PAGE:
Last-Minute Congressional Gift to Big Oil: Fired and Retired Members’ Votes Determined the Outcome

*Updated Dec. 12, 2006

Dec. 11, 2006

Last-Minute Congressional Gift to Big Oil: Fired and Retired Members’ Votes Determined the Outcome

WASHINGTON, D.C. – A major energy policy decision made by a two-vote margin by lame-duck lawmakers in the final hours of the legislative session was a last gift to big-money campaign contributors and should be reversed by the new Congress, Public Citizen said today.

During Friday’s debate on H.R. 6111, the massive tax-trade-health care bill, the lame-duck House of Representatives voted 207-205 against recovering at least $10 billion in lost royalty payments to the U.S. Treasury due to a loophole involving Gulf of Mexico oil and natural gas leases.

Recently fired or retired lawmakers cast the deciding votes that defeated the recovery proposal, which was contained in an amendment to H.R. 6111. Seventeen lame-duck lawmakers voted to continue allowing oil companies to enjoy their multibillion-dollar royalty break, which will accumulate over the life of the leases.

“It is unconscionable that at a time when the largest five oil companies posted profits of $93 billion in just the first nine months of 2006, Congress, with the help of recently fired lawmakers, voted to protect oil companies at the expense of the American taxpayer,” said Tyson Slocum, director of Public Citizen’s Energy Program. “We urge the new Congress to fulfill its pledge to reform the oil royalty program and demand that oil companies pay their fair share.”

There were 47 lame-duck House members in the congressional session that ended this weekend. Eight did not vote on the oil royalty measure. Of the remaining lawmakers, 28 voted in favor of protecting the oil company interests (all Republicans) and only 11 (6 Republicans and 5 Democrats) voted to hold oil companies accountable.

Meanwhile, only $37 million of the $3.9 billion in energy tax breaks in H.R. 6111 – or less than one percent – are available to individuals interested in promoting energy efficiency to help break America’s oil addiction. The rest of the tax breaks are allotted to corporations, including $350 million in new tax breaks to help oil companies clean up polluted sites and $176 million for companies producing oil and natural gas from marginal wells.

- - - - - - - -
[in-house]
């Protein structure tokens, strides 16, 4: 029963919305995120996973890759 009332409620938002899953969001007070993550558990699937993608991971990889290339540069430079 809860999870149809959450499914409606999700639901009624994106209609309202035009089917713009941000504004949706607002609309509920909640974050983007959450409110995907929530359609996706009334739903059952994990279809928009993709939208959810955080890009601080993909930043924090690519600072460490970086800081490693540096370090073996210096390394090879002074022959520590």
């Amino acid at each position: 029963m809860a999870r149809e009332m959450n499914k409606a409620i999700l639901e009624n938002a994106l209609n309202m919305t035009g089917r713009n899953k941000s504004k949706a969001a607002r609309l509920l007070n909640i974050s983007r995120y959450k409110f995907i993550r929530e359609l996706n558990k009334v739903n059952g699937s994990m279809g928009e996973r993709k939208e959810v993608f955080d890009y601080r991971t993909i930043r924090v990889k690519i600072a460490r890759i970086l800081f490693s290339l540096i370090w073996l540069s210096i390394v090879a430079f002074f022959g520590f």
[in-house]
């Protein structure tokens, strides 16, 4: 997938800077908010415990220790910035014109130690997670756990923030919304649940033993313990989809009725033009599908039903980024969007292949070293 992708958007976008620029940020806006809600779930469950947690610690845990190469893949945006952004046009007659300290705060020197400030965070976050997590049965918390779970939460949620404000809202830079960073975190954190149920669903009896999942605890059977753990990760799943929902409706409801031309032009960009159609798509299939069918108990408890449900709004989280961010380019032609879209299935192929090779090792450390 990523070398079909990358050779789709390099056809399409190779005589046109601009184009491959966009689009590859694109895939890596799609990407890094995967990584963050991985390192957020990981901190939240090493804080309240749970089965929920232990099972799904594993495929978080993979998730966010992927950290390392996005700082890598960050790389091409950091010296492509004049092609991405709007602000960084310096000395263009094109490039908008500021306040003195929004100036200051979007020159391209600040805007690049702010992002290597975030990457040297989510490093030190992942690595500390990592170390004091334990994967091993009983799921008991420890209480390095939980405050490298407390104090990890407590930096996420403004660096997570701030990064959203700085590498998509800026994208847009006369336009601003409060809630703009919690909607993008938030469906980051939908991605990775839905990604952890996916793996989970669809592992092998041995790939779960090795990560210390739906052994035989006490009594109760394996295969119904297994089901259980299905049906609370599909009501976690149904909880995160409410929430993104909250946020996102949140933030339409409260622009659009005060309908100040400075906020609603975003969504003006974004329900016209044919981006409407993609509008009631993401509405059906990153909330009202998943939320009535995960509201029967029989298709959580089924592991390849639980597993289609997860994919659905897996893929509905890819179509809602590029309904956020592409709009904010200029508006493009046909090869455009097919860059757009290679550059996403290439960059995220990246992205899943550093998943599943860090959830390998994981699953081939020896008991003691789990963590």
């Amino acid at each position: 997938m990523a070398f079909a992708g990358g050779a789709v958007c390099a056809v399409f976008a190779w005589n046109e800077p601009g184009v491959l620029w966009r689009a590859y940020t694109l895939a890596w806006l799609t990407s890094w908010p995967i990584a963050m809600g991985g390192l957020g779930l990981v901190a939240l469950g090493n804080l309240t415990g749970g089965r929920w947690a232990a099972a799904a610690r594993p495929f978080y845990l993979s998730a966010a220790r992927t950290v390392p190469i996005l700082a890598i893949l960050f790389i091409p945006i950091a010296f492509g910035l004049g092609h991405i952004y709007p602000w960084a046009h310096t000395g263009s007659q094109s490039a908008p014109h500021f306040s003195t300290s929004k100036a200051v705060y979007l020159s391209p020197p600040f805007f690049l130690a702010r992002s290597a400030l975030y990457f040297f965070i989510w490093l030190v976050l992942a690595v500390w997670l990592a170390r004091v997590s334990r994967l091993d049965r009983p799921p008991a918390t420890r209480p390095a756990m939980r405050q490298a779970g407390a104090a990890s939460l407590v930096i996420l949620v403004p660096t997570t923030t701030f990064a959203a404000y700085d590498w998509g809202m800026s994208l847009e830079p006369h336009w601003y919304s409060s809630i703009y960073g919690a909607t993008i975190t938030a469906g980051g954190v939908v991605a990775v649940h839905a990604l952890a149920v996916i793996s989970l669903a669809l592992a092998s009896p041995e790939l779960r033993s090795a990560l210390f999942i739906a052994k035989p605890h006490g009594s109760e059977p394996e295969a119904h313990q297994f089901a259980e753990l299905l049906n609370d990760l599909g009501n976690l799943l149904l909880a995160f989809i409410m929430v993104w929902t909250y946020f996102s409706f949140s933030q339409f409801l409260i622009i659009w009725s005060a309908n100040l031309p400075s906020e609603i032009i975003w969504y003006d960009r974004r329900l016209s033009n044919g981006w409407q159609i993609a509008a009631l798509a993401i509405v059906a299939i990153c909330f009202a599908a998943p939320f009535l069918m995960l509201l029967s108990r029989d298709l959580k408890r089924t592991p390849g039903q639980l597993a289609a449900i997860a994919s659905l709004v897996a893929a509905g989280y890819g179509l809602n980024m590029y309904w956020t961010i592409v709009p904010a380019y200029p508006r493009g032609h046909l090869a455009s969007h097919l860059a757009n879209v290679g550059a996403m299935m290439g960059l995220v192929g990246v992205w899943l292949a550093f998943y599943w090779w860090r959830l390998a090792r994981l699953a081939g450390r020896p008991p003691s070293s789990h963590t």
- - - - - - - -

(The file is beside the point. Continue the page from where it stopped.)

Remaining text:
“Once again, the $65 million in campaign contributions from the oil industry since 2001, with 81 percent going to Republicans, dominates the agenda on Capitol Hill,” said Slocum. “Rather than roll back the billions of dollars in oil company tax breaks enacted in the Energy Policy Act of 2005 or fixing the $10 billion royalty loophole, Congress instead awarded $525 million in new giveaways to the oil industry.”

The recovery amendment was an attempt to correct a royalty loophole that has existed since late in the Clinton administration, when leases were offered royalty-free with no price ceiling. This enabled oil companies to extract oil from federal land without paying taxpayers for its use, even as prices have shot up by $45 to more than $60 per barrel. The failed amendment also would have required oil companies receiving the billion-dollar break to renegotiate their sweetheart deals to win new leases.

H.R. 6111 also opens 8.3 million acres of the Gulf of Mexico to oil and natural gas drilling, which won’t do anything to break America’s addiction to oil because it does nothing to curb oil consumption.

“America is already the third biggest oil producer in the world,” said Slocum. “The problem isn’t that we produce too little oil – it’s that we consume too much, using one of every four barrels of oil in the world each day. The smartest way to break our reliance on oil is to increase fuel economy standards and invest in energy efficiency measures and mass transit. Left to their own devices, oil companies will just keep drilling in environmentally sensitive federal land and offshore areas, and fueling their corporate wealth in the process.”

The Senate originally passed legislation authorizing expanded offshore drilling on   Aug. 1.

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